Photo Credit: Jetta Disco/DHS
The Department of Homeland Security’s sharing of cybersecurity-related information with federal and nonfederal entities could be improved by assessing and optimizing a specific department component, according to a recent report from the Government Accountability Office.
The DHS’s National Cybersecurity and Communications Integration Center is required by the National Cybersecurity Protection Act of 2014 and the Cybersecurity Act of 2015 to perform 11 cybersecurity-related functions, and it does so adequately, says GAO. However, it could enhance effectiveness and efficiency by establishing metrics and methods for evaluating performance in accordance with the NCCIC’s implementing principles.
Over the last year, the Defense Innovation Unit Experimental (DIUx) office has been at the core of Secretary of Defense Ash Carter’s push for greater innovation inside the Pentagon — so much so that Carter has the unit reporting directly to his office to bypass the typical department bureaucracy and ensure its success.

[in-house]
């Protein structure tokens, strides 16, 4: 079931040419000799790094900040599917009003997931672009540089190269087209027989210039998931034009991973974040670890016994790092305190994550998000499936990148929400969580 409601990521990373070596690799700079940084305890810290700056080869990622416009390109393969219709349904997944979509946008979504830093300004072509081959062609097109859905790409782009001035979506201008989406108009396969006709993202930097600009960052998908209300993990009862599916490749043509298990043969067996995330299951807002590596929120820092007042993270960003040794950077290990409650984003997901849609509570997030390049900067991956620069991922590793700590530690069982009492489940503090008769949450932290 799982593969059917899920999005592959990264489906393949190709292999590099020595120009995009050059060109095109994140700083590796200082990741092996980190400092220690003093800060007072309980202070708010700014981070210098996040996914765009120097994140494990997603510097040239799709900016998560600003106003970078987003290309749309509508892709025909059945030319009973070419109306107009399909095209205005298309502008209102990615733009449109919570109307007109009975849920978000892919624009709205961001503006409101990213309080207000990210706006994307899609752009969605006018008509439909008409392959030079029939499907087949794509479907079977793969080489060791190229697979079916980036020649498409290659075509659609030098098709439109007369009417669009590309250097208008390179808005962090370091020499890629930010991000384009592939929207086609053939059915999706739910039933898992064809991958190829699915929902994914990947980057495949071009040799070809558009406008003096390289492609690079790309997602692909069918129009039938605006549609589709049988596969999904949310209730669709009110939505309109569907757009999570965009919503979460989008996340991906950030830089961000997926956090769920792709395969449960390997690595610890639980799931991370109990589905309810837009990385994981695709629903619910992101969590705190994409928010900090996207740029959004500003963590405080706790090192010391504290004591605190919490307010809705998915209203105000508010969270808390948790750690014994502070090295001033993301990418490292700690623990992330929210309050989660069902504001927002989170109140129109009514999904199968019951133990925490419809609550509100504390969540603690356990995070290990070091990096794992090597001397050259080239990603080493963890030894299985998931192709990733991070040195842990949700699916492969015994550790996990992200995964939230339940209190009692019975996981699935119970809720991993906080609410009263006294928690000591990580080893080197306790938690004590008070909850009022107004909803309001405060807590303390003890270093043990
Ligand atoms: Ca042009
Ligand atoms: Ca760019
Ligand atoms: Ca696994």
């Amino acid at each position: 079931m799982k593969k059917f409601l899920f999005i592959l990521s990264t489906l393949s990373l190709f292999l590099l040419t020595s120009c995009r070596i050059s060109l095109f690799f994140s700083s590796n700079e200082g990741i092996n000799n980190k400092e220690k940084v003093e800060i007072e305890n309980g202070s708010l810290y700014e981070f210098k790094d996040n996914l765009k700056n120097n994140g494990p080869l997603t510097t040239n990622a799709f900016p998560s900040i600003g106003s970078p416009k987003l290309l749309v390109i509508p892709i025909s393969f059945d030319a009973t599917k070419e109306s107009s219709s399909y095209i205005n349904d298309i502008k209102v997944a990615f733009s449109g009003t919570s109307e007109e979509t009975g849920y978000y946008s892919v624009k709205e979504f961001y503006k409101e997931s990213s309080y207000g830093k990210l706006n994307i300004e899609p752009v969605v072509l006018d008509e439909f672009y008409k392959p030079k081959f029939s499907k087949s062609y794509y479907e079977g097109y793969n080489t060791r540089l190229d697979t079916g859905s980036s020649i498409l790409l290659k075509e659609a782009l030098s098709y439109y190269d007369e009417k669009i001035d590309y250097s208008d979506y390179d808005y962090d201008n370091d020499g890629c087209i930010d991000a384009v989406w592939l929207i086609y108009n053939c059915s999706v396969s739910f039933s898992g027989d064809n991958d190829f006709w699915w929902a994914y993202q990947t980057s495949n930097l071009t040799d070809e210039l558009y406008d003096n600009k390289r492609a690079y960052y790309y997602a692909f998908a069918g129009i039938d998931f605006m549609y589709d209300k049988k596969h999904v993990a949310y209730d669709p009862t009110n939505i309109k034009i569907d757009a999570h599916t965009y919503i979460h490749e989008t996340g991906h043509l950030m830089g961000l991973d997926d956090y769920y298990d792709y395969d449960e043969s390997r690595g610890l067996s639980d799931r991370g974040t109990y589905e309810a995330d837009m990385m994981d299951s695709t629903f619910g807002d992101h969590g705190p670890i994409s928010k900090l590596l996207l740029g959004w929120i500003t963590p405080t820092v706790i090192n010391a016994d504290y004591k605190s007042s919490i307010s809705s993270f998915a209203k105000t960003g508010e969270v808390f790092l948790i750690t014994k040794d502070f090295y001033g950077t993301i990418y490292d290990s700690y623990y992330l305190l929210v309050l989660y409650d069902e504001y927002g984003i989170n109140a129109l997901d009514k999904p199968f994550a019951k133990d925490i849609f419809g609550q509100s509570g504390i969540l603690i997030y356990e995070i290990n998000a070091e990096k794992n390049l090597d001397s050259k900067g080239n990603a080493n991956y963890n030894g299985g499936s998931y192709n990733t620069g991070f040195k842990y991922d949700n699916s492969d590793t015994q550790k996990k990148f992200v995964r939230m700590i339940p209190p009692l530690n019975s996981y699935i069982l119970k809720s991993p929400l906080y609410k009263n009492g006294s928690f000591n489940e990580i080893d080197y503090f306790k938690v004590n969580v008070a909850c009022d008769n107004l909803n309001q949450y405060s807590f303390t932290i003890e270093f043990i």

But with Carter not expected to continue in the administration of President-elect Donald Trump, the question of what happens to DIUx — and its managing director, Raj Shah — is up in the air.
Two thousand and seventeen may be the year of Homeland Security, at least for contractors eyeing opportunities to provide support, software and IT services.
A new report from market intelligence firm Govini breaks down the DHS’s fiscal forecast during next year’s budget, outlining the agency’s budget priorities of either a Clinton or a Trump administration.
With any luck, the modernization of the federal government’s information technology will develop as quickly as the bill to authorize it did.
Less than 48 hours after Rep. Will Hurd, R-Texas, and Rep. Steny Hoyer, D-Md., merged their competing legislation on how to fund IT modernization into a single compromise bill, it cleared a House Oversight and Government Reform Committee.